Czech PM warns against Holocaust denial
Speaking yesterday in Prague at a meeting in the Czech Senate to commemorate Holocaust Remembrance Day, Czech PM Petr Nečas warned against Holocaust denial. The PM said the perversion of history is dangerous and tempts people to forget what has already been understood.
"Holocaust denial has become a real industry today, feeding off of current political conflicts in various parts of the world. It is a current evil which directly continues the evil of yesterday," the PM told his audience, which included representatives of the Federation of Jewish Communities, Holocaust survivors, representatives of Roma communities, and politicians.
Nečas said that because of the Holocaust, society has already seen "the very bottom of its bestial, collective instincts" and understood how totalitarian regimes work with "the banality of evil" and how law-abiding citizens can become "the dutiful cogs of a death machine." He believes that those who currently deny the past horrors of the targeted annihilation of the Jewish people want to spark hatred and prepare the ground for a second coming of barbarism. "Our responsibility is to make sure they do not succeed," the PM said.
Holocaust Remembrance Day commemorates the day that the Nazi concentration camp of Auschwitz in southern Poland was liberated 66 years ago. Between 1940 and 1945, 1.1 million people perished there, most of whom were Jewish. As many as 50 000 Czechoslovak citizens were among the prisoners at Auschwitz, of whom about 6 000 survived.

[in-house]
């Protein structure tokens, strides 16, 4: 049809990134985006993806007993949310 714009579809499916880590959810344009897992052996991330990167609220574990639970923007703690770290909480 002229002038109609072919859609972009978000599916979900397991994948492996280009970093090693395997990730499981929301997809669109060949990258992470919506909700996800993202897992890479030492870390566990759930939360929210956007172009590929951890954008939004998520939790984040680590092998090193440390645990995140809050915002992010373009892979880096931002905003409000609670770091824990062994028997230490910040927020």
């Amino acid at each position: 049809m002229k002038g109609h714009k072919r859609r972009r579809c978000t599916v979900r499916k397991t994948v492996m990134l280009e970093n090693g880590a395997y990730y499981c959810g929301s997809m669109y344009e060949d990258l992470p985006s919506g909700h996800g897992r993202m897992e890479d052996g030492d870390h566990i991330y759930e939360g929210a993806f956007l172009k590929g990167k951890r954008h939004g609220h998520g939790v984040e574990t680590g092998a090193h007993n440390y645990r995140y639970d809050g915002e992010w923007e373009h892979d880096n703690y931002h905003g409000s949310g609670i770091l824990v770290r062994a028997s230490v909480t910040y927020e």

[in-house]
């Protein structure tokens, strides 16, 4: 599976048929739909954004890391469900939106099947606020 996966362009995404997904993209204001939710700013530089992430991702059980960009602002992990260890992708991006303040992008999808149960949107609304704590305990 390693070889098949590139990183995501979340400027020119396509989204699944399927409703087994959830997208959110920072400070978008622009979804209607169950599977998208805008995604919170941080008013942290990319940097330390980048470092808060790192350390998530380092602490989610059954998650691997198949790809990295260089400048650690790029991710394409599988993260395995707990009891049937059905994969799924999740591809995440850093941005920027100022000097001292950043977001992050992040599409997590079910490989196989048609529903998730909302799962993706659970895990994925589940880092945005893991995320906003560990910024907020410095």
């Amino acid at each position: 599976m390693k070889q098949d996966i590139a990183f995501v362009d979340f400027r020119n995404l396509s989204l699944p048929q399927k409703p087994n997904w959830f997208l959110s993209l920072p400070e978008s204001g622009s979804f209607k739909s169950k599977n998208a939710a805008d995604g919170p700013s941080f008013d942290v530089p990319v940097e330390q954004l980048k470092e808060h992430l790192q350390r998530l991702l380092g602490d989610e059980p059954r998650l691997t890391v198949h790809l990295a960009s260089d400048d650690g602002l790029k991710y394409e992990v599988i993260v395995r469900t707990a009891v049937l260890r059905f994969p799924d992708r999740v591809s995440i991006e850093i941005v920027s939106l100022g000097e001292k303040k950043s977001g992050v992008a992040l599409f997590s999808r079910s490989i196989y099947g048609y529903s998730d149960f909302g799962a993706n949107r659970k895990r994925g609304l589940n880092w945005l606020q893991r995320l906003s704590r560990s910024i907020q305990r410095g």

Zuzana Růžičková, a former prisoner of both Theresienstadt (Terezín) and Auschwitz-Birkenau, said it is essential to continue to remember the Holocaust. She said the Nazi horrors were so devilishly cynical, inhuman, and unspeakable that the human mind hesitates to believe them. "This can be easily abused, because we would prefer to believe such things are not possible, that they never happened, that it has all been exaggerated," Růžičková said.
Visitors to the Senate also spoke of the persecution and annihilation of Roma people during the Second World War. "In our community, just as in the Jewish community, there is not a single family in which most of our loved ones did not perish at the hands of the Nazis and their minions," said Čeněk Růžička, chair of the Committee for the Redress of the Roma Holocaust (Výbor pro odškodnění romského holokaustu).
Růžička said he is disturbed by the growth of racism today. "In recent years we have witnessed the growth of various forms of anti-Semitism. It is infinitely good, given the Holocaust, that internationally, the policy is to respond sharply to that growth. Unfortunately, in the case of anti-Gypsyism, the response is different," he said. Růžička sees the cause of anti-Gypsyism as being the minimal historical awareness of the crimes committed against the Roma. He also condemned present-day racist attacks on the Roma and the controversial statements of some Czech politicians.
This is the sixth time Holocaust Remembrance Day has been commemorated in the Czech Senate. "For evil to win, all that is needed is for good people to do nothing, and that applies not only to the Holocaust, but also to our current attitude toward terrorism. Let us never forget," said Vice-Chair of the Czech Senate Přemysl Sobotka, who co-organized the event.
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